How Physical and Chemical Properties Change Ice Nucleation Efficiency of Soot and Polyaromatic Hydrocarbon Particles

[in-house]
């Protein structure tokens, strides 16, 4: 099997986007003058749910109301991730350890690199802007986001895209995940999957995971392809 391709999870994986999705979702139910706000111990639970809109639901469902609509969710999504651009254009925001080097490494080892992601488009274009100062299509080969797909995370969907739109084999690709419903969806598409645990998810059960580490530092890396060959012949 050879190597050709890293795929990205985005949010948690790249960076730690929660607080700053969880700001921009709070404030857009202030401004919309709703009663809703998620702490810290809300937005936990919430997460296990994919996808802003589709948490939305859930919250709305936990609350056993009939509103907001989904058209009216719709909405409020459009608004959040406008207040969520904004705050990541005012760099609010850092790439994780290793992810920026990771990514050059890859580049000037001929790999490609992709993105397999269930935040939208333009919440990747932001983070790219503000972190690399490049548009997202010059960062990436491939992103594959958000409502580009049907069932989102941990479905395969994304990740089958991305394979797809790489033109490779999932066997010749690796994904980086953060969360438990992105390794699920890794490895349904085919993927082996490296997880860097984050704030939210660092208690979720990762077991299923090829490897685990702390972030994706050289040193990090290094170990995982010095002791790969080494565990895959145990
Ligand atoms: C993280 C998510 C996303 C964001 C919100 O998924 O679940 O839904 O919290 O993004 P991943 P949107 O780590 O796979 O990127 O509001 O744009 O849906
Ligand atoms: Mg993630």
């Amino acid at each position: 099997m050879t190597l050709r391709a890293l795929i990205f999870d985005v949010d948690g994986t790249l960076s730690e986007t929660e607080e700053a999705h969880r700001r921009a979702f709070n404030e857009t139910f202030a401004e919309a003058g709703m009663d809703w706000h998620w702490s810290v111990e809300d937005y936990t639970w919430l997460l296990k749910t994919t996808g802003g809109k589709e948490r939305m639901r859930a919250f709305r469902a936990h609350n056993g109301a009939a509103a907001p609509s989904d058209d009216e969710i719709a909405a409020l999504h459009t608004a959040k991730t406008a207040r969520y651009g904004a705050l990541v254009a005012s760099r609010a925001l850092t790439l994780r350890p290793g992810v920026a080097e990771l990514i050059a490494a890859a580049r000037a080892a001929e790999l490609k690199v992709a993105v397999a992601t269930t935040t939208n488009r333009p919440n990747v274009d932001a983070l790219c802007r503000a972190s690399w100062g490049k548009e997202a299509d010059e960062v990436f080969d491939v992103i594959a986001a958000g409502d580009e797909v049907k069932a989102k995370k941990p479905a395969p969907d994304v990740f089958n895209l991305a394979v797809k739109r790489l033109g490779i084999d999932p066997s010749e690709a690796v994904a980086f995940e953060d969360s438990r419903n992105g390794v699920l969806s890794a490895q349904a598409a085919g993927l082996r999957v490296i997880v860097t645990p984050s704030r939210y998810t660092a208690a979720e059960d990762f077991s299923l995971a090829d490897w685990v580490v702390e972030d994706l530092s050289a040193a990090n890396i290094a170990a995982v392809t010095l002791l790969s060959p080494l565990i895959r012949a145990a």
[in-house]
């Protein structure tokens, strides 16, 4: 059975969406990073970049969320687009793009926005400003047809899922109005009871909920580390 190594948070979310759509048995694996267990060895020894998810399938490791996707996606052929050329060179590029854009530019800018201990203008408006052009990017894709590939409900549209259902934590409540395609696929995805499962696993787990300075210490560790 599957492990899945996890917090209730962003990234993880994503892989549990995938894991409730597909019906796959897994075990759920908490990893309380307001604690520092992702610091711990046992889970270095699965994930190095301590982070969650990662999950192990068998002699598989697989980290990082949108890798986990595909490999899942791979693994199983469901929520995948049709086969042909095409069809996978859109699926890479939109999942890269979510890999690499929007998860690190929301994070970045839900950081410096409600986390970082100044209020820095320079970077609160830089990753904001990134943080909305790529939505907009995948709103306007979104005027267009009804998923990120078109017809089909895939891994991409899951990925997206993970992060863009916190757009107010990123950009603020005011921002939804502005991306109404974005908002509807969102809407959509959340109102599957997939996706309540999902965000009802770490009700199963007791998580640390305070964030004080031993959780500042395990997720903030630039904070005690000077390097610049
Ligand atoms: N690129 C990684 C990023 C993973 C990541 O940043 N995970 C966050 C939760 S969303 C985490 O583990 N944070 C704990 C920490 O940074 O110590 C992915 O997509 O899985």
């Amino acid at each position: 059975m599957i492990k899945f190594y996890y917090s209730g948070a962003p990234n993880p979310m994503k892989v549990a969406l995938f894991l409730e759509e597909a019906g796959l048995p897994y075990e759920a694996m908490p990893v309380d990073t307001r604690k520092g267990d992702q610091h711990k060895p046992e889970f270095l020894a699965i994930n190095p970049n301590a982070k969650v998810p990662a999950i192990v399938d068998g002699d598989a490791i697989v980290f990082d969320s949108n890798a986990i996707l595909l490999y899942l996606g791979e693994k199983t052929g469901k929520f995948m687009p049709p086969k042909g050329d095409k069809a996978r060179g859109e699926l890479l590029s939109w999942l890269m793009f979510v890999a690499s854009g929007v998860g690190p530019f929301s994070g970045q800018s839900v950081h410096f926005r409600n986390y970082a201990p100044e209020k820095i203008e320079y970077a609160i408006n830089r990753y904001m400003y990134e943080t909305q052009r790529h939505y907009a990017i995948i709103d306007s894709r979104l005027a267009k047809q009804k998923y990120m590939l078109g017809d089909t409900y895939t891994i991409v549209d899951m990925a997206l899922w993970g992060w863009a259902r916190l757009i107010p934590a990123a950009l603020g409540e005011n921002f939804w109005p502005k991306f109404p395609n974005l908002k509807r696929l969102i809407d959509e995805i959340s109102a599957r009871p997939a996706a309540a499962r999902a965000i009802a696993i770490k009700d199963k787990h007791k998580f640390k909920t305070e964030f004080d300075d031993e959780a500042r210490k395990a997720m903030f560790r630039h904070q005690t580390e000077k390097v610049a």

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Heterogeneous freezing processes in which atmospheric aerosols act as ice nuclei (IN) cause nucleation of ice crystals in the atmosphere. Heterogeneous nucleation can occur through several freezing mechanisms, including contact and immersion freezing. The mechanism by which this freezing occurs depends on the ambient conditions and composition of the IN. Aerosol properties change through chemical aging and reactions with atmospheric oxidants such as ozone. We have conducted a series of laboratory experiments using an optical microscope apparatus equipped with a cooling stage to determine how chemical oxidation changes the ability of atmospheric aerosols to act as IN. Freezing temperatures are reported for aerosols composed of fresh and oxidized soot and polyaromatic hydrocarbons (PAHs) including anthracene, phenanthrene, and pyrene. Our results show that oxidized soot particles initiate ice freezing events at significantly warmer temperatures than fresh soot, 3 ?C on average. All oxidized PAHs studied had significantly warmer freezing temperatures than fresh samples. The chemical changes presumably causing the improved ice nucleation efficiency were observed using Fourier Transform Infrared Spectroscopy with Horizontal Attenuated Total Reflectance (FTIR-HATR). The addition of C=O bonds at the surface of the soot and PAHs led to changes in freezing temperatures. Finally, we have used classical nucleation theory to derive heterogeneous nucleation rates for the IN compositions in this research. The overall efficiency of the IN can be compared in order of least efficient to most efficient: fresh phenanthrene, fresh anthracene, fresh soot, oxidized phenanthrene, fresh pyrene, oxidized anthracene, oxidized soot, and oxidized pyrene. Overall oxidation of aerosols increases their ability to act as IN. Our results suggest that oxidation processes facilitate freezing at warmer temperatures at a broader range of conditions on the atmosphere.